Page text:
It is still unclear how many people may be affected by these problems but it is now believed to be around 20%. For many of these people the changes in their behaviour can be minor but the problem behaviours that can develop may sometimes have a big impact on the person affected and on those around them.
There is no real pattern to the spur of the moment decisions the person may make because their behaviour varies with the setting, but the impulsivity is a common factor. In contrast, compulsive behaviours are repeated time and time again by people with this problem, often to help reduce the anxiety or worry that results if they do not satisfy the urge to carry out the behaviour. This is obsessive and the person will feel they can’t stop themselves.
What are the more common Impulse Control Disorders in people with Parkinson’s? Gambling The person may become progressively unable to resist the urge to gamble. They will usually indulge in many
types of gambling (eg lotteries, internet gambling, casinos and raffles). The gambling will continue despite pleas from family or friends to stop, massive financial losses and the break down of relationships. The person may even steal or deceive others to satisfy this urge. This can happen when there was a past history of gambling problems, or none at all.
Hypersexuality Hypersexual behaviours range from intrusive but private sexual thoughts or urges, to more obvious inappropriate, unwanted or offensive behaviours. The scale of this change in behaviour varies from person to person and can be really distressing for the person and those around them. There may be increased demands for sexual activity within an established relationship or, in a departure from previous behaviours, the person may begin to use pornography, prostitutes or engage in internet-based sexual activity. They may also develop sexual fantasies that are unusual for them or other new behaviours such as exhibitionism, cross-dressing or a desire for aggressive sex.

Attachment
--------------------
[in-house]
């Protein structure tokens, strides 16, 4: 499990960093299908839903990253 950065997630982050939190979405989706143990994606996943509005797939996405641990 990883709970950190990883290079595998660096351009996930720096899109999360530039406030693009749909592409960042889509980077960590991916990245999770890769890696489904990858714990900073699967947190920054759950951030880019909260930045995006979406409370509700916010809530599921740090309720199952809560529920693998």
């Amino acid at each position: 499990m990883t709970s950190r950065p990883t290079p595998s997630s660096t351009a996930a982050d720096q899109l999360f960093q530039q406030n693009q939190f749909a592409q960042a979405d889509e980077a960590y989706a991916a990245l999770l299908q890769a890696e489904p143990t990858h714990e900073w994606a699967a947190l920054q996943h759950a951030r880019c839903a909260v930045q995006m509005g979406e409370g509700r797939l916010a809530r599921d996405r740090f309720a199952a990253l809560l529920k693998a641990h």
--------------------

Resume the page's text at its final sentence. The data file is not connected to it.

Obsessive Shopping People may develop an irresistible urge to buy more than they need or can afford. This obsession with buying things can lead to financial problems.
Binge Eating People who develop this problem can’t control their appetite and will eat large amounts of food in a short period of time. They may be embarrassed about the amount of food they are eating so eat alone or on secret. The eating may lead to feelings of guilt and the person may gain a lot of weight.